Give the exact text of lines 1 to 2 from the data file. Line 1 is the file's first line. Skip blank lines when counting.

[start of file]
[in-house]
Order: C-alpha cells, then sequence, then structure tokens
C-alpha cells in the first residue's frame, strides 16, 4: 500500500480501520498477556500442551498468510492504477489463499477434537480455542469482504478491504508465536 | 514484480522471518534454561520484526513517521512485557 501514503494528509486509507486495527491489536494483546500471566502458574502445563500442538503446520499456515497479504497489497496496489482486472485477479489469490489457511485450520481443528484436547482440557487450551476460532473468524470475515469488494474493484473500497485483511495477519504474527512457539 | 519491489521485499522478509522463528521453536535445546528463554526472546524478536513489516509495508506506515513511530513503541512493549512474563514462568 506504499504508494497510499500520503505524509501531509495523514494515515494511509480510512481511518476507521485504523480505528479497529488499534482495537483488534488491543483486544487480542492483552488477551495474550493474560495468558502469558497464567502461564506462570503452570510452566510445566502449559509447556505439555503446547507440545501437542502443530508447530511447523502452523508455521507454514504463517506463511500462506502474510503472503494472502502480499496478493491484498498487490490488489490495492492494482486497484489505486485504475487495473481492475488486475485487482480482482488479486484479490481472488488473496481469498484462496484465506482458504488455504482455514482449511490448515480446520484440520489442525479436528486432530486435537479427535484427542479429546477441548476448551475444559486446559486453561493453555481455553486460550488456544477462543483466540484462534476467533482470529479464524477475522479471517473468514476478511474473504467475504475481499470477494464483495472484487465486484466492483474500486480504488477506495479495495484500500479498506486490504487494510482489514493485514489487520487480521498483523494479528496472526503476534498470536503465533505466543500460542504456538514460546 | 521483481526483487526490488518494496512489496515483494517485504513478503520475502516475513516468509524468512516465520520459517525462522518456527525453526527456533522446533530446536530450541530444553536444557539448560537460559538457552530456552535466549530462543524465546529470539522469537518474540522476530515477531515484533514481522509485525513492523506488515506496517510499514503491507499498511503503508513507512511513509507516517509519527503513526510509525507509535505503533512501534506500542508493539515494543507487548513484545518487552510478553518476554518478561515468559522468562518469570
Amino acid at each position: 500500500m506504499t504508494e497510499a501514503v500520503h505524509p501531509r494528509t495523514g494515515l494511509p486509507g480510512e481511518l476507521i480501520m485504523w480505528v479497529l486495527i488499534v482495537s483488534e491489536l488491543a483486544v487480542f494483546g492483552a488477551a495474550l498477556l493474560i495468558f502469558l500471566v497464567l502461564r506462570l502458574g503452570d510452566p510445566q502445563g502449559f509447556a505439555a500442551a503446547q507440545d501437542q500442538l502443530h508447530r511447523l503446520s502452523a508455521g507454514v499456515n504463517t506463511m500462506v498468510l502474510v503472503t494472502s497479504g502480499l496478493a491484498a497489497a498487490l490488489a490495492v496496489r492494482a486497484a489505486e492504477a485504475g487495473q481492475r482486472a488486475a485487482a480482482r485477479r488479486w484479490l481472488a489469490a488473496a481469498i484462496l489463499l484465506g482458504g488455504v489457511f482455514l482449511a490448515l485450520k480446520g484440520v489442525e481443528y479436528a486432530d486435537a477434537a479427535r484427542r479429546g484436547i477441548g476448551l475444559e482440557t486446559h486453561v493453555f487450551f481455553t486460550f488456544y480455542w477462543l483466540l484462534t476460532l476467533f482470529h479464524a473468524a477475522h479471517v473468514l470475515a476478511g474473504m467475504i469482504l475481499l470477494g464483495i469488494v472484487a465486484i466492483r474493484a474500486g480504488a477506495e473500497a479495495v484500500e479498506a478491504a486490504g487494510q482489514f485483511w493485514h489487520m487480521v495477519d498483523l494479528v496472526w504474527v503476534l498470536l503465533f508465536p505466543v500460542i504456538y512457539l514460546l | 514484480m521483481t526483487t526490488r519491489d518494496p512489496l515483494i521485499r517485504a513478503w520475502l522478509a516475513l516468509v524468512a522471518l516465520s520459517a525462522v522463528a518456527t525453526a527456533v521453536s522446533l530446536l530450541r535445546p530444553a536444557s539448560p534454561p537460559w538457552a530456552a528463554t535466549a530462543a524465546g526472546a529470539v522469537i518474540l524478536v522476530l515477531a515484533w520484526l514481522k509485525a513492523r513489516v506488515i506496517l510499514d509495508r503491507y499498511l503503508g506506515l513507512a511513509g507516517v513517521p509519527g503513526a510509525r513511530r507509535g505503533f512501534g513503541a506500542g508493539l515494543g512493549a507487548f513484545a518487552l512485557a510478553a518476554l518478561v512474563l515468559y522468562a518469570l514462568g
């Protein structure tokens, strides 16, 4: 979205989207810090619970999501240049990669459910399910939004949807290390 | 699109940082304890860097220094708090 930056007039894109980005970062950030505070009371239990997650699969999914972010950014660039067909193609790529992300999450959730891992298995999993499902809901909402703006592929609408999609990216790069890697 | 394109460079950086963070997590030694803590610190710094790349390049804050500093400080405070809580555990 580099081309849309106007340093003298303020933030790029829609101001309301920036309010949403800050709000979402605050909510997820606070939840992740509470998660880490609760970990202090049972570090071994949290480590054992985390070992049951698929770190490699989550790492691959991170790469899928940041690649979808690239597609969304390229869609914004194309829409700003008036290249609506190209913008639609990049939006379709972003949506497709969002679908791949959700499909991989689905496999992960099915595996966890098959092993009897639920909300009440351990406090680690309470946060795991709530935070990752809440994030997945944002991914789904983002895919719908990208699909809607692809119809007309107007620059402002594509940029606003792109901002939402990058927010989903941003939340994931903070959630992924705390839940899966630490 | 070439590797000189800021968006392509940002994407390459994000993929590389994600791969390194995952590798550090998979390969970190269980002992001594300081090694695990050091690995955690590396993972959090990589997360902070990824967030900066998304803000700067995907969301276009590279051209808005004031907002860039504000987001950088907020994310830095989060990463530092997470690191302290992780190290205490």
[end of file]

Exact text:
[in-house]
Order: C-alpha cells, then sequence, then structure tokens